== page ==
Goldman Sachs found itself in a bit of trouble today:
Goldman Sachs Group Inc.—one of the few Wall Street titans to thrive during the financial crisis—was charged with deceiving clients by selling them mortgage securities secretly designed by a hedge-fund firm run by John Paulson, who made a killing betting on the housing market’s collapse.
The civil charges against Goldman and one of its star traders, 31-year-old Fabrice Tourre, represent the government’s strongest attack yet on the Wall Street dealmaking that preceded, and some say precipitated, the financial crisis that gripped the nation and the world. Goldman’s shares fell 13%, one of the steepest slides since the firm went public in 1999, erasing some $12 billion of market capitalization.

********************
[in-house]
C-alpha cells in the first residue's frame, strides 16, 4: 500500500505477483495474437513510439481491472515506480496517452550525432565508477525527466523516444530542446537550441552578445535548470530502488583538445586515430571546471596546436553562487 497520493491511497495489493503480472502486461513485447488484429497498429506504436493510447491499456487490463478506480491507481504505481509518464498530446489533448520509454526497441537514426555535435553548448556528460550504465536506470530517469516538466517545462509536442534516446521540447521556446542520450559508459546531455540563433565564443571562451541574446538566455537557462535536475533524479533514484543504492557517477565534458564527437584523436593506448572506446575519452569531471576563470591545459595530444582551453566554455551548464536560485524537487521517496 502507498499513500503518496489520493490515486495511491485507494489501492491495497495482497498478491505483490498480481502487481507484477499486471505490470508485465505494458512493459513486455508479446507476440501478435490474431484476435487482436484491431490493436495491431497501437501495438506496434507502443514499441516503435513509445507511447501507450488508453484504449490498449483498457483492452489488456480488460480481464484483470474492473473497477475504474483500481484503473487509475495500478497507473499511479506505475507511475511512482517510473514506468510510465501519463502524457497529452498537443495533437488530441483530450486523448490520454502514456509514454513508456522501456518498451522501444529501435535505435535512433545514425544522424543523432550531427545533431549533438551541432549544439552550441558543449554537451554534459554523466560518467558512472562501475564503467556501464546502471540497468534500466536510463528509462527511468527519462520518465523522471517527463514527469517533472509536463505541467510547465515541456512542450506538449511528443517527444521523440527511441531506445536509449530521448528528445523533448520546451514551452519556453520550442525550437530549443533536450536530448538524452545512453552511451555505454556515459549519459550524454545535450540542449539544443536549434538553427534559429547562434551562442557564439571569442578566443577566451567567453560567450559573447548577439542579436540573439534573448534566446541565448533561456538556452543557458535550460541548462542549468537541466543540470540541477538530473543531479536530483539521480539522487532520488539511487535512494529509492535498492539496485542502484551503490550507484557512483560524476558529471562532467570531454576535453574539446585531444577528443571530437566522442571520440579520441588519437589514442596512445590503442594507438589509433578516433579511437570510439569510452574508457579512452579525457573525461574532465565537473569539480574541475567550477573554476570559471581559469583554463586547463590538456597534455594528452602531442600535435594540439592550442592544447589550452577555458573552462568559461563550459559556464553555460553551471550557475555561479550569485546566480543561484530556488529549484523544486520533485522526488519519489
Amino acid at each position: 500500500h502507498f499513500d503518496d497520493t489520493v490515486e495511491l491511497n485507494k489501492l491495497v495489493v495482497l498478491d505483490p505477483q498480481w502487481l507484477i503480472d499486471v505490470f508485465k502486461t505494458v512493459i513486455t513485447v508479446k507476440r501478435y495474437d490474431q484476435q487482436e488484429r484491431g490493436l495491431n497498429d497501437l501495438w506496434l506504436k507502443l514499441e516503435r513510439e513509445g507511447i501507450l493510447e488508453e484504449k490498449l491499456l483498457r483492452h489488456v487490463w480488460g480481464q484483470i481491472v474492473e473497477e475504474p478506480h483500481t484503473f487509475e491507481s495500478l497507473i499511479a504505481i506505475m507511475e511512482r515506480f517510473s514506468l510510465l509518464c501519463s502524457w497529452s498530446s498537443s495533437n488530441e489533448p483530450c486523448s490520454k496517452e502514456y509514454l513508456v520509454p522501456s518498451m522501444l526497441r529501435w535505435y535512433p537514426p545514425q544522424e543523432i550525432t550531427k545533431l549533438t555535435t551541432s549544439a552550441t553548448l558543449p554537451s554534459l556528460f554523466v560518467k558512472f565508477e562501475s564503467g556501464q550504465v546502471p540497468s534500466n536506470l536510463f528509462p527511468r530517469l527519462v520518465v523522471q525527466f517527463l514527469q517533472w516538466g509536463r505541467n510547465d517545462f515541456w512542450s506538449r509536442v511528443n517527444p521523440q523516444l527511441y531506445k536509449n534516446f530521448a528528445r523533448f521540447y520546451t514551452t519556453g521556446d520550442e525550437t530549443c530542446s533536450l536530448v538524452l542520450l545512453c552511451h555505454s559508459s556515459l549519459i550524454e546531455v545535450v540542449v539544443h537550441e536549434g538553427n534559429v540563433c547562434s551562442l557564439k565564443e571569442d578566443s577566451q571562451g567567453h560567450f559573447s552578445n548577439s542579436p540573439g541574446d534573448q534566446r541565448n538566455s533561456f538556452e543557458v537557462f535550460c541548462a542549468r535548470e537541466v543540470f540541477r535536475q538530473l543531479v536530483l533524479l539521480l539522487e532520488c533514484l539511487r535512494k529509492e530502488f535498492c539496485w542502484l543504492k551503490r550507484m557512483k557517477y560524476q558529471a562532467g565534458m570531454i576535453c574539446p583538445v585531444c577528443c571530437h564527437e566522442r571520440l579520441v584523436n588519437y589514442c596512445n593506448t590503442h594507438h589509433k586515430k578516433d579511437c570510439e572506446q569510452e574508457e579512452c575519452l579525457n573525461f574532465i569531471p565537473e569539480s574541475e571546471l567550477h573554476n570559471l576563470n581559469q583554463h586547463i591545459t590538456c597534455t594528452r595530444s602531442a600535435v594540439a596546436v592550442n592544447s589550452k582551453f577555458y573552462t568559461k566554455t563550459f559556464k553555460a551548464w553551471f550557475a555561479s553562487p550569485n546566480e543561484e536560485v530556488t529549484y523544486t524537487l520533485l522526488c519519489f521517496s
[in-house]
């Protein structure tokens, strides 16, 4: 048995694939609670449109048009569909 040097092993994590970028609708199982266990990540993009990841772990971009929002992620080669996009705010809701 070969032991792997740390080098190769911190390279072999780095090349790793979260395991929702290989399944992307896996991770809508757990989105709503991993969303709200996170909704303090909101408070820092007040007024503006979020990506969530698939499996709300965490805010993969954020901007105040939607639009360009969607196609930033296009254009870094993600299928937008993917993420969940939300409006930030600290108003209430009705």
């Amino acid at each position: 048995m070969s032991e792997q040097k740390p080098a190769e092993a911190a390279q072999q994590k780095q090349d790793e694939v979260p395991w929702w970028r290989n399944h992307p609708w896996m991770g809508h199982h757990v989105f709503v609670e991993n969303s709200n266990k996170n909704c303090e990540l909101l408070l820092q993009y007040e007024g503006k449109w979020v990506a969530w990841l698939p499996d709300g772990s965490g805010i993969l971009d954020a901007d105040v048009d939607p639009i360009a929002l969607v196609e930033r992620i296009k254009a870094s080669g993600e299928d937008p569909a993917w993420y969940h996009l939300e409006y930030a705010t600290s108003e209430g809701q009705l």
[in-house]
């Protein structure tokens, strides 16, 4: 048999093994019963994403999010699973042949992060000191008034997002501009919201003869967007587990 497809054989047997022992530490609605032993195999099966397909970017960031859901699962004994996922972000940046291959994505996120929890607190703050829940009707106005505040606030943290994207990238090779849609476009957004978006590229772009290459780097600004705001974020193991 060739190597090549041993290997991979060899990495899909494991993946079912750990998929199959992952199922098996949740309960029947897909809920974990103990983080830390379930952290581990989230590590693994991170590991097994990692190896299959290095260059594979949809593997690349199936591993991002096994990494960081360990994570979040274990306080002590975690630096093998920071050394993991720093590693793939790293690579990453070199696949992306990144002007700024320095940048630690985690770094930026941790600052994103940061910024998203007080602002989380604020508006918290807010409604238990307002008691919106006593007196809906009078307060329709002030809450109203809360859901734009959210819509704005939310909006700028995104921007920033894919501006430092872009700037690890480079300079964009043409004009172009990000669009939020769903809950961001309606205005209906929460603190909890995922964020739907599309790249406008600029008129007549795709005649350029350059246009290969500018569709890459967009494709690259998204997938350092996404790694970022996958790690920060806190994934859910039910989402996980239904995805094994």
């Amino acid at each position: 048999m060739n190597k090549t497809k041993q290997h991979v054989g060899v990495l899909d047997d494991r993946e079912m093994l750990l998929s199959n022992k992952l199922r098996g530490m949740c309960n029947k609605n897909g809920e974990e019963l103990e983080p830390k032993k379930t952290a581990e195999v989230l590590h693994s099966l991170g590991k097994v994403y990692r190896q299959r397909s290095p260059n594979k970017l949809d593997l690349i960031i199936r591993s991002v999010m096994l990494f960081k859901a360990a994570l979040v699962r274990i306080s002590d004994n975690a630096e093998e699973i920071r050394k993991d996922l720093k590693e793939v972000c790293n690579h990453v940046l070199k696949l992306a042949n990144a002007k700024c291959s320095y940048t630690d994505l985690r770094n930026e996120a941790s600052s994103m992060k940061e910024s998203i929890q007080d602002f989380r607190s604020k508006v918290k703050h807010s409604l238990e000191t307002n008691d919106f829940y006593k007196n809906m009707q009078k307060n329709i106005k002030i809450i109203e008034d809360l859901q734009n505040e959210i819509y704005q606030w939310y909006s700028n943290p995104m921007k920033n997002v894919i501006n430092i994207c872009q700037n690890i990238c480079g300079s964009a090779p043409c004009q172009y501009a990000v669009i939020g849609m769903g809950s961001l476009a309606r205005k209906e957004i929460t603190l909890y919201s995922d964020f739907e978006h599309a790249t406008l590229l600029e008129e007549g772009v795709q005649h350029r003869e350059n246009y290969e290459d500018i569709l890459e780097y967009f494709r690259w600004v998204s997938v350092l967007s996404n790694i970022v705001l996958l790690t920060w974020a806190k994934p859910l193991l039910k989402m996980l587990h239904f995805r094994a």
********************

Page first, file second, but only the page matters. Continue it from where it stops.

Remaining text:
The SEC lawsuit likely strengthens the position of President Barack Obama as he tries to push financial-overhaul legislation through Congress. He vowed Friday to veto any version of the bill that doesn’t bring the derivatives market “under control.”
It’s interesting that this charge is coming on the eve of vote on the Democrats’ financial regulation bill, which more than likely, will have gained momentum from today’s news. The other story of course, is that it gives Democrats some ammo going into the midterms and to the President for his re-election bid in 2012 as well.
That’s essentially what this story is about until I can tell otherwise.